But sometimes (and I think this cartoon issue might have fallen into this category) a single word (so to speak) can so inflame an already tense situation that the benefits of the right to free speech get outweighed by the ensuing harm caused by that speech. The cartoons, for better or for worse, acted as oil on a fire, and I think it's important for us all to think twice before adding to the flames.

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(no subject)

from: bmused
date: Feb. 4th, 2006 06:35 pm (UTC)
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What I find most interesting about this debate is that it appears to be framed not by the question of whether the paper should have printed the cartoons, but whether the offended Muslims are entitled to their outrage.

People seem to be angry at the Muslims for being so angry. Why, I wonder?

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i

(no subject)

from: i
date: Feb. 4th, 2006 06:54 pm (UTC)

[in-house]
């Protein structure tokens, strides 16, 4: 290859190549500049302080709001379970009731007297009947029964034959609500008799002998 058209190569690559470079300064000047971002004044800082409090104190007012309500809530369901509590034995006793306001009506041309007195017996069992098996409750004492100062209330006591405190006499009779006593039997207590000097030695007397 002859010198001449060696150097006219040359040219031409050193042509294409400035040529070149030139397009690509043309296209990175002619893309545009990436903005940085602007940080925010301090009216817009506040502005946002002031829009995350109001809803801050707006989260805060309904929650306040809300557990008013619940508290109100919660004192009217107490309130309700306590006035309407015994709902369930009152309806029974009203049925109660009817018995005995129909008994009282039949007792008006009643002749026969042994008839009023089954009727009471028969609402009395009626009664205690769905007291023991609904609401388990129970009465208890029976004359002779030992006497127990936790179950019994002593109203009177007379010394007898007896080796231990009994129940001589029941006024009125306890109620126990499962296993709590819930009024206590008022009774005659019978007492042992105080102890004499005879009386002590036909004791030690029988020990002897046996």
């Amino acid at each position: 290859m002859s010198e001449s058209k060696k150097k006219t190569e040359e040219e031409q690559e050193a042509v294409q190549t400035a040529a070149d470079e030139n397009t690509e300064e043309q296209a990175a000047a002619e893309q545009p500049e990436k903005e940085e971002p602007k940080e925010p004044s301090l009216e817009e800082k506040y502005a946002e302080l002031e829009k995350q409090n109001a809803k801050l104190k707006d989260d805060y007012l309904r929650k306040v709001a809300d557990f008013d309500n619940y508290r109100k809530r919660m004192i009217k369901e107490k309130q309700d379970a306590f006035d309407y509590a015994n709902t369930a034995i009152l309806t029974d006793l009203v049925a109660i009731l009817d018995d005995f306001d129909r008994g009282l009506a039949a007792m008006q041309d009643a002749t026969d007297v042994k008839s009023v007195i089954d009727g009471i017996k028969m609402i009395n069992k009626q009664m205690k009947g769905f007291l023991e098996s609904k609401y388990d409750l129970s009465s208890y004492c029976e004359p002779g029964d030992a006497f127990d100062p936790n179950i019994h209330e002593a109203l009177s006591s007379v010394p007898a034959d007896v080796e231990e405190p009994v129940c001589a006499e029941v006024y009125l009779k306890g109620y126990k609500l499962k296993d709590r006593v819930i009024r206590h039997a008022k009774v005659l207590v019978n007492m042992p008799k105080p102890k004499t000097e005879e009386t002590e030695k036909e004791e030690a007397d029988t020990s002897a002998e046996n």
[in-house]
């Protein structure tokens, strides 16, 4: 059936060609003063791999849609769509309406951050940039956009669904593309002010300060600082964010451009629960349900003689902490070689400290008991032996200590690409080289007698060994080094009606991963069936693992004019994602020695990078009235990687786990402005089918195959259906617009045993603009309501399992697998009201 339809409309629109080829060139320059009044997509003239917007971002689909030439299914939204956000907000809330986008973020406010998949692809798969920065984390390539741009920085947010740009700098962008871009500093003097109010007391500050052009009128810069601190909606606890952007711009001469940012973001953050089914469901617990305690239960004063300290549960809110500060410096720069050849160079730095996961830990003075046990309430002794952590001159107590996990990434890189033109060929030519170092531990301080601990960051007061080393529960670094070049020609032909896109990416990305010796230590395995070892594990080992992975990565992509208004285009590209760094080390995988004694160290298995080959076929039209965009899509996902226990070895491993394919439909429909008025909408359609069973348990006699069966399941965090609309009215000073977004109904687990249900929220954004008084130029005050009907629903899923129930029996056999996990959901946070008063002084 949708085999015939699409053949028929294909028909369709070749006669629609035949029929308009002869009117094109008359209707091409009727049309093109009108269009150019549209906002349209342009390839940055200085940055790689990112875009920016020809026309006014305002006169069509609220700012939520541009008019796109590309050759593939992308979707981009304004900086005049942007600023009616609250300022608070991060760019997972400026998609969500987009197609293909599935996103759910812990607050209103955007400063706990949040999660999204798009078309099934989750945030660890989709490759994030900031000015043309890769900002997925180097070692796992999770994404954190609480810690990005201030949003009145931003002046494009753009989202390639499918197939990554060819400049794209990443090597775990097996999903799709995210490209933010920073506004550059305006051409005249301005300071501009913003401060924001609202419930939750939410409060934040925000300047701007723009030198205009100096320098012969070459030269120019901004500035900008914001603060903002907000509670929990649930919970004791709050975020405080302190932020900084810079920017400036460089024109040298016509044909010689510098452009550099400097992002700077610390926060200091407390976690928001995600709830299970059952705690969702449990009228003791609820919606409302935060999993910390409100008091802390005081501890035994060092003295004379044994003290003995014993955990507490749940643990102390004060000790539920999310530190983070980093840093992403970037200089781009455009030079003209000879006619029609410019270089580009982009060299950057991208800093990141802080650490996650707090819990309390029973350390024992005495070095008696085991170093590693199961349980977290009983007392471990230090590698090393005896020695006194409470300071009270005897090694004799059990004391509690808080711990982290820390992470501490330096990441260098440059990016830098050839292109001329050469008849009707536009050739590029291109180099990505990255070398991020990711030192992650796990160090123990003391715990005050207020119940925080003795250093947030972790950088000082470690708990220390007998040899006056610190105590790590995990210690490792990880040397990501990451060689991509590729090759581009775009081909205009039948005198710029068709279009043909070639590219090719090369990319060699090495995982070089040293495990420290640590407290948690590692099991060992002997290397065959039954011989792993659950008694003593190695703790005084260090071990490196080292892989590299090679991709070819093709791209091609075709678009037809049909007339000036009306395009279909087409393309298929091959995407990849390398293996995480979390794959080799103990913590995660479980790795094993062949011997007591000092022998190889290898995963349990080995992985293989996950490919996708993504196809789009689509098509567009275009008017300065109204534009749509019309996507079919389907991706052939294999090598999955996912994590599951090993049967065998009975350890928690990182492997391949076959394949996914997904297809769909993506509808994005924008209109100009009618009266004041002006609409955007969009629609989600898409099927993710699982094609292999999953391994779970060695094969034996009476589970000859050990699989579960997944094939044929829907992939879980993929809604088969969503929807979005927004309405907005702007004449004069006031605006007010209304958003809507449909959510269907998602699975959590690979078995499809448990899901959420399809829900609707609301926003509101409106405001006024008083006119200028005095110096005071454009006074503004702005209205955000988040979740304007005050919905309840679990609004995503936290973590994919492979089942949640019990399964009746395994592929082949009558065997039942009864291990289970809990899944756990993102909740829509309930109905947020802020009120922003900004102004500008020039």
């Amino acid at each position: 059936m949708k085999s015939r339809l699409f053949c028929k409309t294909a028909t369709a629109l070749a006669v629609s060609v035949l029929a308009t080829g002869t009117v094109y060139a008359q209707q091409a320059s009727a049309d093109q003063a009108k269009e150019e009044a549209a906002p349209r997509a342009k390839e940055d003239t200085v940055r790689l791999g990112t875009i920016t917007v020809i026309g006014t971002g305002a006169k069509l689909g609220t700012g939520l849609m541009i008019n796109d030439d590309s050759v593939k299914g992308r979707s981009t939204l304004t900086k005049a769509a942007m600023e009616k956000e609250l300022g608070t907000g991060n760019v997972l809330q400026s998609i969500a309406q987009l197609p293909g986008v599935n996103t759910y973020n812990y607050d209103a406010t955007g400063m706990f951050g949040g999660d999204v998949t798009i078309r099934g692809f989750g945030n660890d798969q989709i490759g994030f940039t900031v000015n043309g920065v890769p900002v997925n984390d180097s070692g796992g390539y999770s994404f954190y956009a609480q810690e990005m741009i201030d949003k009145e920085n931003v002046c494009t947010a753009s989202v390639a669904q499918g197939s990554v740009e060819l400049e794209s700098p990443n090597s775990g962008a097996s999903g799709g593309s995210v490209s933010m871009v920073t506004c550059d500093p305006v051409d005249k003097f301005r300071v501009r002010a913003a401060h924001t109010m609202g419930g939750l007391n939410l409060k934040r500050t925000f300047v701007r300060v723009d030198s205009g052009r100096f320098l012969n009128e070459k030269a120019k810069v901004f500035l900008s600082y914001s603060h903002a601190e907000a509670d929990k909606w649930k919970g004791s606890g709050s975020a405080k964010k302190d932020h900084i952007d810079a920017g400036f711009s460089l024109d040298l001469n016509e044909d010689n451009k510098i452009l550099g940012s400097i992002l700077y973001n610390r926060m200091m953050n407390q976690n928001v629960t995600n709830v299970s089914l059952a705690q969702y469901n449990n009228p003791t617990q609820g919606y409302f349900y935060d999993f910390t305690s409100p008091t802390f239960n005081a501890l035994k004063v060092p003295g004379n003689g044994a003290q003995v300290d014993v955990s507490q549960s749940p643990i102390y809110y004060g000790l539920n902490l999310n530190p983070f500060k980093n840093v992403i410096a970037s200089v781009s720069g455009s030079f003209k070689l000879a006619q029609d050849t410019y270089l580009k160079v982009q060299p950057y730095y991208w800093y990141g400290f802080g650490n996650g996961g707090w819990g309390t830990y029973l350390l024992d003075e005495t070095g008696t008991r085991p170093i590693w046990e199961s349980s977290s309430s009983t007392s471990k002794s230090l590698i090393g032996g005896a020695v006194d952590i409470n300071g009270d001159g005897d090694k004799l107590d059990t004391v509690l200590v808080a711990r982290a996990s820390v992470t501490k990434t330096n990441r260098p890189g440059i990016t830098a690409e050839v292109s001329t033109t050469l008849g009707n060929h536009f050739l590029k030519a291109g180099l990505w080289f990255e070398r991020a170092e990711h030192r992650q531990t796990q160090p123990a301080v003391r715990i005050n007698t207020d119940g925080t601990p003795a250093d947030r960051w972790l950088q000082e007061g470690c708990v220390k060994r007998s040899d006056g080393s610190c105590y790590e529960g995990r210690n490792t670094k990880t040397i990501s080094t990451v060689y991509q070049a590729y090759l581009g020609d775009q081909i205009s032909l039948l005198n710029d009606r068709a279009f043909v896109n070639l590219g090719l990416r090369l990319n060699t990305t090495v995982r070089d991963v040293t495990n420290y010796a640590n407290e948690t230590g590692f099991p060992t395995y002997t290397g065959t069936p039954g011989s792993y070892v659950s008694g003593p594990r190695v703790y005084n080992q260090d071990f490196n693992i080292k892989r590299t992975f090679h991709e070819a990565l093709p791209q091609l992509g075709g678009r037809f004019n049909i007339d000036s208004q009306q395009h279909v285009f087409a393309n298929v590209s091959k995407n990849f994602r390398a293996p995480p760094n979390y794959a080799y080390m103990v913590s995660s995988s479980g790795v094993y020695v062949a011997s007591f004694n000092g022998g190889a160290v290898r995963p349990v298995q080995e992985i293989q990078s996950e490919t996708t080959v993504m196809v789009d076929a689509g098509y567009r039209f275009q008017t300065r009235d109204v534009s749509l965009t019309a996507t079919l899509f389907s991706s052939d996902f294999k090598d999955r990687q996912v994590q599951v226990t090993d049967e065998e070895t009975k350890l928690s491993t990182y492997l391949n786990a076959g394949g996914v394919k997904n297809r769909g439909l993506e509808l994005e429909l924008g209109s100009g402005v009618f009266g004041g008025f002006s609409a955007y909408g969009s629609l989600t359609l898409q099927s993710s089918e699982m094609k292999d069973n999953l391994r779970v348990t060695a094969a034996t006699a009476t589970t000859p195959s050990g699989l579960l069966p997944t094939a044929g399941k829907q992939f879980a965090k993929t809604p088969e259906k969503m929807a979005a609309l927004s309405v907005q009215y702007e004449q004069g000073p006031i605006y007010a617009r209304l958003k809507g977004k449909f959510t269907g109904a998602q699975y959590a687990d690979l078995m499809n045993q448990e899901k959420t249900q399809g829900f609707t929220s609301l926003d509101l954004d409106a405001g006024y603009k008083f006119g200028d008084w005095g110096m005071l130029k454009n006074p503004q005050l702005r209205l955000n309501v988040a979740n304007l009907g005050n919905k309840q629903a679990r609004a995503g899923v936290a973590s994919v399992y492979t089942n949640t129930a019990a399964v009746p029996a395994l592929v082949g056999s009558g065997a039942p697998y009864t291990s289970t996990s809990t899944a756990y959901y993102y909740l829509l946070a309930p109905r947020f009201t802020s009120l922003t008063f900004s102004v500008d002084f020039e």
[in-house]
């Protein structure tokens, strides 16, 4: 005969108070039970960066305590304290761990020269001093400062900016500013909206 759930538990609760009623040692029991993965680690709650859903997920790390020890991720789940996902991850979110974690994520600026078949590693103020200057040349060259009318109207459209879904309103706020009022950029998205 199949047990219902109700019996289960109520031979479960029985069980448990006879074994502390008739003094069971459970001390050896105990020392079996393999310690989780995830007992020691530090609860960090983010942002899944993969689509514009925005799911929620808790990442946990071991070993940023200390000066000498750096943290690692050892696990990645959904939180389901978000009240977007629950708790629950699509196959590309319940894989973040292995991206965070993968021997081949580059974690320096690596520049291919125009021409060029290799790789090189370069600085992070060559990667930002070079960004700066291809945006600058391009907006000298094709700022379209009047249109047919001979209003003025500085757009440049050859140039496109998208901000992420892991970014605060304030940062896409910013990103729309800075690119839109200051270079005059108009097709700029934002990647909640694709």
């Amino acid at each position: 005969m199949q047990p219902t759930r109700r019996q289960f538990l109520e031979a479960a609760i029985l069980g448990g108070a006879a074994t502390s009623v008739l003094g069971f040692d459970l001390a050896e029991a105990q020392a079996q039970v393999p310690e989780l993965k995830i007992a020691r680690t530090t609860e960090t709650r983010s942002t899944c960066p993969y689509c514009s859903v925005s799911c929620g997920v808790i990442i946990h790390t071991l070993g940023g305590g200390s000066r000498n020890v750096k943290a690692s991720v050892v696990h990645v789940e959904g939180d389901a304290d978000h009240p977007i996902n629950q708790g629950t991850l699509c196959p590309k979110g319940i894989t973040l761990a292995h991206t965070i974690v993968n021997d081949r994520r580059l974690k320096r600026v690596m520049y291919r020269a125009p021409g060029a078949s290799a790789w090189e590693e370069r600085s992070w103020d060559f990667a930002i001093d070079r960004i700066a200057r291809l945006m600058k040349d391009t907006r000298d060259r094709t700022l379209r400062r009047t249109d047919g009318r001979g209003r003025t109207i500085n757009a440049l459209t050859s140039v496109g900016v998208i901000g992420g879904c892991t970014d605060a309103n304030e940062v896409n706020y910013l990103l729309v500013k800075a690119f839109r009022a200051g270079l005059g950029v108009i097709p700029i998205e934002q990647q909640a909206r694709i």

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i'm not at all angry at the muslims. maybe i should have been clearer. they have every right to complain and to boycott denmark if they want. i think it's misguided, but that's their problem. i am angry rather, at the westerners who advocate censorship of these cartoons because of the muslims' anger. i am angry at the people who fired that editor.

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i

(no subject)

from: i
date: Feb. 4th, 2006 08:49 pm (UTC)
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and i am angry at anyone who perpetrated violence over the cartoons, so i guess i am angry at some muslims, too. i didn't know there had been violence when i responded earlier.

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Kevin

(no subject)

from: low_delta
date: Feb. 5th, 2006 07:17 am (UTC)
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The outrage that is seen here is the violent outrage. Violent outrage that is the response to implications of violence. So I don't think the people are angry at the Muslims for being angry, exactly. It's more a matter of percieved hypocrisy.